The Week in Radio: World Service's The Truth About Mental Health, showed there are many ways to heal the human mind

 

"It was a very small room, 10 by 15 feet, without light, without a door," said the mayor of Bangalore, recalling the moment last October when he watched a man with schizophrenia being rescued from 10 years of solitary confinement in his family home outside the Indian city. "(There was) one very small window, it was kept only to feed him," the mayor continued. "You wouldn't even call it a room as there was no exit. There was no way for him to get out. It was not a room that was locked, there was a wall all around him."

On the World Service's new series, The Truth About Mental Health, we learned what can happen when state-funded psychiatric care isn't available to all. We discovered how, in certain parts of the world, those with mental illness are silenced, hidden away, imprisoned.

But Claudia Hammond's programme, the first of six episodes, wasn't merely about horror stories taking place thousands of miles away. It was about the best ways to heal the human mind, while looking at the varying social, cultural and religious influences that lead to different approaches to treatment.

In the developing world half of those who have psychosis receive no professional help, and instead are chained or locked up. Which, of course, sounds barbaric to Westerners accustomed to the ministrations of drug-wielding psychiatrists. But, asked Hammond, who is to say what is the correct treatment? And who decides what's normal and what isn't?

This was an immense, complex and sensitive subject that Hammond handled with pragmatism and care. Listening to the testimony of doctors, carers and those with often severe psychiatric problems proved both harrowing and enlightening. The discussions touched upon terminology (in India there is no comparable word for depression), the stigma of mental illness and the tension between different cultures and the Western medical model.

We also heard from Angela, the daughter of a Jamaican mother and a Pentecostal pastor father from Grenada, who has bipolar affective disorder and believes her manic phases are "a gift from God", and the result not of delusion but of her "entering into a spiritual dimension". It was a belief that her carers took seriously. Angela talked calmly and rationally about these episodes that she conceded required assistance from other people and drugs to help keep her safe. She likened her condition to being given a pair of roller skates as a six-year old and like a six-year-old on wheels, she said, "I need supervision."

The parents of Keshava, the schizophrenic man from Bangalore, had spent years struggling with his violent outbursts, his compulsive stripping off, his ceaseless shouting. A decade earlier he had seen some local psychiatrists who gave him medicine and sent him home. The strain of their son's behaviour took its toll as the family was increasingly treated as outcasts by the rest of the village. So, in desperation, they built a wall around him. Their story underlined the fear that can accompany mental illness, just one of the attitudes that Hammond's series seeks to address.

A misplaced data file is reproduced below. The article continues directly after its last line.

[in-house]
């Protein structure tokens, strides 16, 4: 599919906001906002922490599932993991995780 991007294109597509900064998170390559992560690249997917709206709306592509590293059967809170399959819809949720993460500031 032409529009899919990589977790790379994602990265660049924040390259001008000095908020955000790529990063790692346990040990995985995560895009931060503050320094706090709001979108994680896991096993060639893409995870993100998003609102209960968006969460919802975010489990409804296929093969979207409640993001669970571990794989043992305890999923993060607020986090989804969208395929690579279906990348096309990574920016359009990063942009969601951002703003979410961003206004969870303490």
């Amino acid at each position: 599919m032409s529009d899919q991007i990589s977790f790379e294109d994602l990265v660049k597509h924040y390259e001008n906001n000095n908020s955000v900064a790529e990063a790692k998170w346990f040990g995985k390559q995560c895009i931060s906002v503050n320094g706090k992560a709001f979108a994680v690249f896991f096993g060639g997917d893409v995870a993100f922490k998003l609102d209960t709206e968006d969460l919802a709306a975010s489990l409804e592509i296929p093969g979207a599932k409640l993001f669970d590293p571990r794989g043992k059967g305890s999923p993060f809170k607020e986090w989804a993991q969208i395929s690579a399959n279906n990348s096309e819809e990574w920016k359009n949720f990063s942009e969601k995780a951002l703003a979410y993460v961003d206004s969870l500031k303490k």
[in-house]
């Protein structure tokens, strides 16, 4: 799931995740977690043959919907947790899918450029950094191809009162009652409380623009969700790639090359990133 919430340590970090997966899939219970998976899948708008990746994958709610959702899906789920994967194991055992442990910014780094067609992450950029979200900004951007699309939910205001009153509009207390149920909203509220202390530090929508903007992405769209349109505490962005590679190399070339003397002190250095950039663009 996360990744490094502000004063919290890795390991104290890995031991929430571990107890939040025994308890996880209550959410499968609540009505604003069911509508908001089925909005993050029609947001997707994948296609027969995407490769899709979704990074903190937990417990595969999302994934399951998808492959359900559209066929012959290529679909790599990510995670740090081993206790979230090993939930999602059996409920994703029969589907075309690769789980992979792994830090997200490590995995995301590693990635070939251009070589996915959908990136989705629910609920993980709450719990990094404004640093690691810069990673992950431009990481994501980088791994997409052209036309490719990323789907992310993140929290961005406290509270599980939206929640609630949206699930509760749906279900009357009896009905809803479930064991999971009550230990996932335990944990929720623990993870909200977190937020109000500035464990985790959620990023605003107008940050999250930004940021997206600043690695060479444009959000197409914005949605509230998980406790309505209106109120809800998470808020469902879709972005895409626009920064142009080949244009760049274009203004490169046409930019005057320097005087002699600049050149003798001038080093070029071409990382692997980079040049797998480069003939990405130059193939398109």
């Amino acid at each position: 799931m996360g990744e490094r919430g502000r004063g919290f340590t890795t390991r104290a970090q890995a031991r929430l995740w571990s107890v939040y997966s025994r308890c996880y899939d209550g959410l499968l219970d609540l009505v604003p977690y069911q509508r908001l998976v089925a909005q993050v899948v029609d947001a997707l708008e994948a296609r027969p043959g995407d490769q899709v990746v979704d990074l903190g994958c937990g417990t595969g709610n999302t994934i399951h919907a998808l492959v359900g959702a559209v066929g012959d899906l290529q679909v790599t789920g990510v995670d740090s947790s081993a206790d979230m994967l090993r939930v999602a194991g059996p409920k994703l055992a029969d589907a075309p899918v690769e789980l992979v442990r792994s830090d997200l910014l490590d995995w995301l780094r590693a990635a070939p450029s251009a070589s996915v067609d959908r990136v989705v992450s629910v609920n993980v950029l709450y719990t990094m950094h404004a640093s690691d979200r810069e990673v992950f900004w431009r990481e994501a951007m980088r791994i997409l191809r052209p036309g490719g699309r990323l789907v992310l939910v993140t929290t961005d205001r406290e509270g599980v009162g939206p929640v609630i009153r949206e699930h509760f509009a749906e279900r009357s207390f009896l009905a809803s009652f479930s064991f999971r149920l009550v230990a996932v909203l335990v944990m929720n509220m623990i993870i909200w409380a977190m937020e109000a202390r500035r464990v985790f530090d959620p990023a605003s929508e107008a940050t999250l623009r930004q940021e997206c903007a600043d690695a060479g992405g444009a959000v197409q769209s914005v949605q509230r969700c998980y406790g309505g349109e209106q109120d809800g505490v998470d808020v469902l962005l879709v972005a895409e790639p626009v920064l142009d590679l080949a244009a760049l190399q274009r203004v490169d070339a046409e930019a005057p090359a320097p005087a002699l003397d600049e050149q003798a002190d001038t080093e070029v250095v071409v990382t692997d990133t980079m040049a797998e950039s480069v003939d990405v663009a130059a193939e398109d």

Radio 4's You and Yours reported on a mental-health development closer to home, the practice of prescribing books for those with mild to moderate psychiatric problems. Patients seeking help from GPs or psychiatrists, we discovered, are increasingly dispatched to the local library with a reading list.

This idea was not, as one might suspect, the masterplan of a phalanx of dodgy self-help gurus but of qualified clinical psychiatrists. As a representative from the charitable organisation The Reading Agency pointed out: "[The library is] a community space, it's not stigmatised. nobody knows why you're there. But at the same time coming to the library can be the first step on the road to recovery."

twitter.com/FionaSturges

Have you tried new the Independent Digital Edition apps?
Arts and Entertainment

ebooksNow available in paperback
Arts and Entertainment

ebooks
Arts and Entertainment

film
Arts and Entertainment
Chvrches lead singer Lauren Mayberry in the band's new video 'Leave a Trace'

music
Arts and Entertainment

music
Arts and Entertainment
Home on the raunch: George Bisset (Aneurin Barnard), Lady Seymour Worsley (Natalie Dormer) and Richard Worsley (Shaun Evans)

TV review
Arts and Entertainment

TV
Arts and Entertainment
Strictly Come Dancing was watched by 6.9m viewers

Strictly
Arts and Entertainment
NWA biopic Straight Outta Compton

film
Arts and Entertainment
Natalie Dormer as Margaery Tyrell and Lena Headey as Cersei Lannister in Game of Thrones

Game of Thrones
Arts and Entertainment
New book 'The Rabbit Who Wants To Fall Asleep' by Carl-Johan Forssen Ehrlin

books
Arts and Entertainment
Calvi is not afraid of exploring the deep stuff: loneliness, anxiety, identity, reinvention
music
Arts and Entertainment
Edinburgh solo performers Neil James and Jessica Sherr
comedy